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 2007-11-13, 15:22 #1 Kees     Dec 2005 22×72 Posts Composite checkerboard The numbers 1,2,...,100 are written in cells of a table 10 x 10, each number is written once. By one move, we may interchange numbers in any two cells. After how many moves may we get a table, in which the sum of numbers in every two adjacent (by side) cells is composite. I can prove an easy upperbound, but I think it can be sharpened
 2007-11-13, 15:33 #2 petrw1 1976 Toyota Corona years forever!     "Wayne" Nov 2006 Saskatchewan, Canada 32×7×71 Posts 1. Are we starting with the numbers in order Left to right, top to bottom? 2. Can we only exchange adjacent numbers (side-by-side or one above the other)? 3. Does the same adjacent rule as in 2 apply for the final result?
2007-11-13, 15:48   #3
davieddy

"Lucan"
Dec 2006
England

2·3·13·83 Posts

Quote:
 Originally Posted by petrw1 1. Are we starting with the numbers in order Left to right, top to bottom? 2. Can we only exchange adjacent numbers (side-by-side or one above the other)? 3. Does the same adjacent rule as in 2 apply for the final result?
I think the answers are clearly:
1. No
2. No
3. Yes

 2007-11-13, 16:01 #4 Kees     Dec 2005 22×72 Posts 1) numbers are randomly placed 2) exchange between any two numbers is possible, not just adjacently placed numbers 3) final result applies to adjacent numbers
 2007-11-14, 02:02 #5 davar55     May 2004 New York City 2·32·5·47 Posts I can produce the desired configuration in (at most) 45 exchanges. Is that even close to your upper bound? Here's how: Step 1: Separate the grid into two halves consisting of five rows of even numbers next to five rows of odd numbers. This takes at most 25 exchanges, and leaves all adjacent squares either both even or both odd (except along the boundary between evens and odds) so that their sum is even hence composite. Step 2: In at most 10 exchanges, place even multiples of 3 on that boundary row of evens, and in at most 10 exchanges place odd multiples of 3 on that adjacent boundary row of odds. This leaves the two halves even and odd, and makes the sums across the boundary multiples of 3 hence composite. Thus in at most 25+10+10 = 45 exchanges, all adjacent cells sum to a composite number.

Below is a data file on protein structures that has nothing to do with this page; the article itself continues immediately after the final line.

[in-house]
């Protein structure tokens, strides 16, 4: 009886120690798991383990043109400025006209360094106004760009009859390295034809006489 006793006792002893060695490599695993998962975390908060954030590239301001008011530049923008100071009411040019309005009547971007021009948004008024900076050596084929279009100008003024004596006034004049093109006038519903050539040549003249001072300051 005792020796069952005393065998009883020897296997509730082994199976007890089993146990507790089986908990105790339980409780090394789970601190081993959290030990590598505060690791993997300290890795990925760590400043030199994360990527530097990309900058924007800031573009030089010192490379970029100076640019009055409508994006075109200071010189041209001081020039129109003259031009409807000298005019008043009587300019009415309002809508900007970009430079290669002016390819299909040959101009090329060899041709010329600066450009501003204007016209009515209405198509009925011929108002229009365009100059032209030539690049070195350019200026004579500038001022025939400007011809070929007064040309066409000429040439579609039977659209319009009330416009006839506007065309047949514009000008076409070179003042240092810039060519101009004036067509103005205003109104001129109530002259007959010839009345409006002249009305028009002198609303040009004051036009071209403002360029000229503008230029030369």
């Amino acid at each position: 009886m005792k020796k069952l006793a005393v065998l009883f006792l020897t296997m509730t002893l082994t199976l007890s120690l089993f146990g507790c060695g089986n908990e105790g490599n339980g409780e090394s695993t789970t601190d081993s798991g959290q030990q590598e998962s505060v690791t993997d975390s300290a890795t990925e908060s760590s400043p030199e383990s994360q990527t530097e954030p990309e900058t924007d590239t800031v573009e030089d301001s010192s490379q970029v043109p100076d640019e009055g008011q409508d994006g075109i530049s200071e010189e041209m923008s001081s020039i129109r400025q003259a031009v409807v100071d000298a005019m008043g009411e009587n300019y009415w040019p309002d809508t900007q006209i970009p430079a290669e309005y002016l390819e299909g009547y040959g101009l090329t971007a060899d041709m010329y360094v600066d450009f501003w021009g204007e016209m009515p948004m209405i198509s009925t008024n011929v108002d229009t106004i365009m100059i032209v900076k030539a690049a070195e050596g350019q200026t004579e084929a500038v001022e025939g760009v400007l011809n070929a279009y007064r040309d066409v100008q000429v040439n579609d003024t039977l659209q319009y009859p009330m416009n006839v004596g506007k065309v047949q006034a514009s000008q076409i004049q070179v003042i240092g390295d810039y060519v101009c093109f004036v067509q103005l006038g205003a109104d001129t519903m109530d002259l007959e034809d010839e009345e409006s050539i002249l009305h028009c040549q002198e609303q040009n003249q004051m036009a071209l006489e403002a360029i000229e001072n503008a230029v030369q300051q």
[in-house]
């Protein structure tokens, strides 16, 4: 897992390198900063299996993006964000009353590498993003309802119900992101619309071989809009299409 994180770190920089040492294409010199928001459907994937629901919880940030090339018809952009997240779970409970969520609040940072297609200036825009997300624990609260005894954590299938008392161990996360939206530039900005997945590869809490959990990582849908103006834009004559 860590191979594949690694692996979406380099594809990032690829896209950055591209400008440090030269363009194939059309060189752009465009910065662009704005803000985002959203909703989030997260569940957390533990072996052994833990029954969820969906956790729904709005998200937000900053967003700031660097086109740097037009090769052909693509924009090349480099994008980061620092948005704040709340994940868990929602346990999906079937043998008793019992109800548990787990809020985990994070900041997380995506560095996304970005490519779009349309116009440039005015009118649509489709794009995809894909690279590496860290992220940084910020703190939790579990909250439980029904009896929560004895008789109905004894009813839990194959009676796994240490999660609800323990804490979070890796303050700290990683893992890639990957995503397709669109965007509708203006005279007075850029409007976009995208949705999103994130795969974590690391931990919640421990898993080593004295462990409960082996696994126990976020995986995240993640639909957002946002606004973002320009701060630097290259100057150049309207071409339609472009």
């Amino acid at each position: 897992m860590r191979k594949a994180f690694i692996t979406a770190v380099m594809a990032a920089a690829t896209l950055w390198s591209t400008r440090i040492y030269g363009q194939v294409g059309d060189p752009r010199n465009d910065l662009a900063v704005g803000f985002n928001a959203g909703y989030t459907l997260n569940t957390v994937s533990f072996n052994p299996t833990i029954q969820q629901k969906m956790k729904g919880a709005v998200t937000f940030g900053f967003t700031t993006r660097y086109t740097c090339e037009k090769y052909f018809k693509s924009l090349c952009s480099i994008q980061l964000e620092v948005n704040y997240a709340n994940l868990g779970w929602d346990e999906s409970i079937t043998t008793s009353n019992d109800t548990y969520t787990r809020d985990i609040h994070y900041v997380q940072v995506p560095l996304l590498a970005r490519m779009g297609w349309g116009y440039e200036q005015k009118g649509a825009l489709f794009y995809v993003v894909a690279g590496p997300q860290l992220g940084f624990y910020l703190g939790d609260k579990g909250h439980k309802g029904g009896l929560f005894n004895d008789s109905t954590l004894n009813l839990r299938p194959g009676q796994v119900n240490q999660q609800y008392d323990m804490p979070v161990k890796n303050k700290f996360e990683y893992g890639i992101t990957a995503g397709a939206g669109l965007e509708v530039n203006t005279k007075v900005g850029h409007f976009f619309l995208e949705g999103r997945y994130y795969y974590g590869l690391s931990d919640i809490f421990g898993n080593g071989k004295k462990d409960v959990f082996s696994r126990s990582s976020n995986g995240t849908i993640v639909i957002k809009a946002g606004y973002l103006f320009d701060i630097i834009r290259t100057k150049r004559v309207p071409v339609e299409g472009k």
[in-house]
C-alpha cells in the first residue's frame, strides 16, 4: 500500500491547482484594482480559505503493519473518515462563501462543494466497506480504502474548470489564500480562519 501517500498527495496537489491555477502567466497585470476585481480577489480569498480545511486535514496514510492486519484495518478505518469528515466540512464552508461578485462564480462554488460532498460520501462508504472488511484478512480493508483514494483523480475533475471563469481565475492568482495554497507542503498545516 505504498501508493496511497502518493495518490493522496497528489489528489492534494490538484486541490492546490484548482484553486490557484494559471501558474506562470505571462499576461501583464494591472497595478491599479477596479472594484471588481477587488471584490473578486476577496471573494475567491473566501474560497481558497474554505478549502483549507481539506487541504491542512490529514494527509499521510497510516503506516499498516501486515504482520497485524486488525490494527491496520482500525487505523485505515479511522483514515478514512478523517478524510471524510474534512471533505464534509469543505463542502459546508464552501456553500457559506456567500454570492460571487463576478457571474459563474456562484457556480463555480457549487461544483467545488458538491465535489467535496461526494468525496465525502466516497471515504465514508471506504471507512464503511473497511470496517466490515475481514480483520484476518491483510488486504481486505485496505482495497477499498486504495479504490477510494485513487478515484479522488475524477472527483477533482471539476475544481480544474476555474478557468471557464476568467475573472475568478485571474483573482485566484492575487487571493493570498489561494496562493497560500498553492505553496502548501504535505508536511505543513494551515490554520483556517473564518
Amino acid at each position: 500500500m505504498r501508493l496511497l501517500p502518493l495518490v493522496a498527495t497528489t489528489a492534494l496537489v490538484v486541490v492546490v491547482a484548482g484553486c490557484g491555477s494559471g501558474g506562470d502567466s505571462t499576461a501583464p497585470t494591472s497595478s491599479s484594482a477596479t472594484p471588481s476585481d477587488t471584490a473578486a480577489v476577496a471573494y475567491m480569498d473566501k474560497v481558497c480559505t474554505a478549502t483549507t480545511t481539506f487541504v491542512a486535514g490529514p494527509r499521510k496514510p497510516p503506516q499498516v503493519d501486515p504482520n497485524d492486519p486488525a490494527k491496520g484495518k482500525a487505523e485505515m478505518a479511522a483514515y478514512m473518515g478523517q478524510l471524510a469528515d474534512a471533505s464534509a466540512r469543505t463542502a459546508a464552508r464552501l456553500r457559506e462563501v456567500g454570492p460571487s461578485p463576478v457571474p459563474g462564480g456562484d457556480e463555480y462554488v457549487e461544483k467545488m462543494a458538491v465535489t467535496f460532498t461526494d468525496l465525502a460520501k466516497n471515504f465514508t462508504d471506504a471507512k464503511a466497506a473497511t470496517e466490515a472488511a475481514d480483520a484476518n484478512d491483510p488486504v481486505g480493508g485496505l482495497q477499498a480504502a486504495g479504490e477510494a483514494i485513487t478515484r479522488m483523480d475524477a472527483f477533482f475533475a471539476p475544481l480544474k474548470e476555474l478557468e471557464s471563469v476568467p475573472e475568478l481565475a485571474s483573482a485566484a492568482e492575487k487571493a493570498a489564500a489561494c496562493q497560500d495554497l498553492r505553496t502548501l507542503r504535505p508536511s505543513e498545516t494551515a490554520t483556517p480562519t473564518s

2007-11-14, 03:52 #6 axn     Jun 2003 479010 Posts The 10 swaps of the even "boundary" values can be avoided if we swap just the odds using the formula 99-
 2007-11-14, 07:23 #7 Kees     Dec 2005 22·72 Posts I get to 35 too as upperbound but I would be surprised if there were a configuration where 35 moves are actually needed
2007-11-14, 16:01   #8
davieddy

"Lucan"
Dec 2006
England

2×3×13×83 Posts

Quote:
 Originally Posted by Kees I get to 35 too as upperbound but I would be surprised if there were a configuration where 35 moves are actually needed
If 25 swaps are needed to make the top half all even/odd, then
at least five(?) of the boundary pieces will be involved. By doing these
first, surely we can get the cross boundary sum associated with these
pieces to be composite, reducing the 10 boundary swaps
subsequently needed.

David

2007-11-14, 16:34   #9
davieddy

"Lucan"
Dec 2006
England

2×3×13×83 Posts

Quote:
 Originally Posted by axn1 The 10 swaps of the even "boundary" values can be avoided if we swap just the odds using the formula 99-
Slight quibbles:
What if <even counterpart> is 100?
What if 99 - <even counterpart> lies in the boundary?

2007-11-14, 17:56   #10
Wacky

Jun 2003
The Texas Hill Country

100010000012 Posts

Quote:
 Originally Posted by davieddy Slight quibbles: What if 99 - lies in the boundary?
Go on and swap it. In its present location, it will need to be swapped with the "correct" replacement anyway. That swap can use the token in the current position just as well.

2007-11-14, 18:09   #11
Wacky

Jun 2003
The Texas Hill Country

44116 Posts

Quote:
 Originally Posted by davieddy Slight quibbles: What if is 100?
Leave it to the last.

There are 10 odd tokens whose value is a multiple of 5.
At most 9 of them could be otherwise required on the boundary.
Therefore there is at least one available to be paired with "100"

Last fiddled with by Wacky on 2007-11-14 at 20:21 Reason: Clarify that I was referring to only the tokens on the "odd" side

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